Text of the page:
Over the past few months, we've had an increase in calls centered around one tricky topic: early morning wake-ups. Many of these calls are from families who have already completed some sort of sleep training. Baby is falling asleep independently, sleeping through the night, but still waking up consistently around 4 or 5am ready to start the day.
Trying to unlock the secret of why this is happening can be challenging. There can be many causes ranging from something very obvious with a quick fix to more complex issues that might take several weeks to correct.
Below are the most common causes of early wake-ups along with solutions you can start trying today:
The early morning hours can bring in extra sunlight as well as outside noises like birds chirping or garbage trucks rumbling by. To combat this, it's best to make sure you have high quality black out curtains. The darker the room the better. And don't forget to turn up your sound machine to drown out any unwanted noises.
This is the classic tale of "not too little, not too much, just the right amount" of sleep during the day. For older children, waking too early is often a sign that naps either need to be cut short or pulled altogether. Meanwhile, with younger children, the problem often starts because baby isn't getting enough total sleep during the day. This usually happens because baby isn't strong enough with independent sleep to be able to connect sleep cycles during naps, leading to consistently short 30 - 45 minute naps. If this sounds familiar, I suggest reading our blog post, Extending Your Baby's Naps.
Bedtime can also be a delicate balance. A child's circadian rhythm or natural body clock will often have them waking around 7:00 am, and because we know that children need between 11 & 12 hours of overnight sleep, 7:00 pm is great bedtime goal. If your child is waking early you might want to take a look at the time they actually fall asleep each night and adjust the start of your bedtime routine in 15 minute increments each day until you reach a more appropriate time.
If your child is using parent-led sleep support (bottles, nursing, rocking, etc) to help with falling asleep initially, there's a good chance that they will wake up during the night for that same support. All adults and children naturally wake during the night while transitioning between sleep cycles, however, most of us return to sleep quickly without any memory of this happening. During the early morning hours we are in our lightest stages of sleep, thus making it harder for some to connect cycles. To help your child with this, it's best to create a plan that has them moving away from using that prop at bedtime and instead encourage self-soothing that leads to independent sleep.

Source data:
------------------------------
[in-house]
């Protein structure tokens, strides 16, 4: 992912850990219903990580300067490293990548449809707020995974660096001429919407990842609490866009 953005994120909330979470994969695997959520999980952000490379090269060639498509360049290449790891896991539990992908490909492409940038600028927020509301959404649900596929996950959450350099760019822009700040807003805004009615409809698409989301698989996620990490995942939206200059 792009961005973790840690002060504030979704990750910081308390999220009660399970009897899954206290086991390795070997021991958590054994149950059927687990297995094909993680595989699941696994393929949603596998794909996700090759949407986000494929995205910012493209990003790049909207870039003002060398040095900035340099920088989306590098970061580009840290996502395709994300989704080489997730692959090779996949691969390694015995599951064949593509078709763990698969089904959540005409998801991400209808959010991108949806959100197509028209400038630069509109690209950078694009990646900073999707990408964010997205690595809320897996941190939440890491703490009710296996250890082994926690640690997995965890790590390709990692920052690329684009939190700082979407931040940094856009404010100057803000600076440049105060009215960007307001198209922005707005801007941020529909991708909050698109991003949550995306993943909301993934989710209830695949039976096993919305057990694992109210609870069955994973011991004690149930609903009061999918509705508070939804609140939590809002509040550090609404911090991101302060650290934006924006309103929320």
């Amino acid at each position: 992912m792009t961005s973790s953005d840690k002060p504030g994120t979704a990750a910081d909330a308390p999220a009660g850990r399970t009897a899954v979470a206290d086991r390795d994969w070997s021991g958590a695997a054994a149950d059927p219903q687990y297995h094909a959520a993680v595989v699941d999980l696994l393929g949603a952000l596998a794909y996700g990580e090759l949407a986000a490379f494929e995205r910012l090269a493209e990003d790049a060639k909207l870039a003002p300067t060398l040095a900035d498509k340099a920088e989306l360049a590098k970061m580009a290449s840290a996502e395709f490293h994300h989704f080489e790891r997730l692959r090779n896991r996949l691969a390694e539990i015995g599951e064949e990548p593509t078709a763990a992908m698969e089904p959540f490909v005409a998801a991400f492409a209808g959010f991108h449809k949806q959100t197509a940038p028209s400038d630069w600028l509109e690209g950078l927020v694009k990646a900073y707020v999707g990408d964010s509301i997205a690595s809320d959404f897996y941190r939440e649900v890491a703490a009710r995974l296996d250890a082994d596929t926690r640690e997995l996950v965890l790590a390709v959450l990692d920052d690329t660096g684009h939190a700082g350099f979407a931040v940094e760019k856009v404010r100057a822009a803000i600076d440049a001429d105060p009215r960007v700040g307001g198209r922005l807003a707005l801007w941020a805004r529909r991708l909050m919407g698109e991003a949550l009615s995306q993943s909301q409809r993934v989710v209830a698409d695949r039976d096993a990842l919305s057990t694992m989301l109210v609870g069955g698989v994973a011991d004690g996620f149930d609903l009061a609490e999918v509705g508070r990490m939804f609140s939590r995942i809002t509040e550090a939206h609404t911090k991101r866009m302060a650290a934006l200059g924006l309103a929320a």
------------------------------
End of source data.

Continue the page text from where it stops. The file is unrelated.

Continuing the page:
Response to an Early Wake-up
It's important to take a look at how you respond to an early wake-up. Does an older child get to crawl into bed with parents to snuggle and watch cartoons? Does a baby that wakes early immediately get a bottle or nursing time with mom. If so, it can become very desirable to continue waking at that time which eventually becomes a habitual routine. If this sounds familiar, I would suggest responding in a different way. This might look like turning lights on, doing a diaper change, getting dressed for the day, and then leaving the room for that first feeding. For older children, it might look like using the bathroom, getting dressed, and having some breakfast before moving to snuggle or cartoon time.
Could your baby actually be needing some additional calories at this time? It's a possibility that your baby might have hit a growth spurt or maybe didn't get enough ounces of milk during the day. A great way to test this theory is to see how they respond to a feeding. If baby is truly waking for calories he will be very alert and aggressively nurse or drink most or all of his bottle. If that's the case, you may need to find ways to increase calorie consumption during daytime hours.
The truth is, there's no quick answer to helping baby sleep later in the morning. This list is a jumping-off place, but if you've tried these suggestions and still can't seem to pinpoint the problem, please reach out to schedule a free discovery call so we can provide some additional guidance!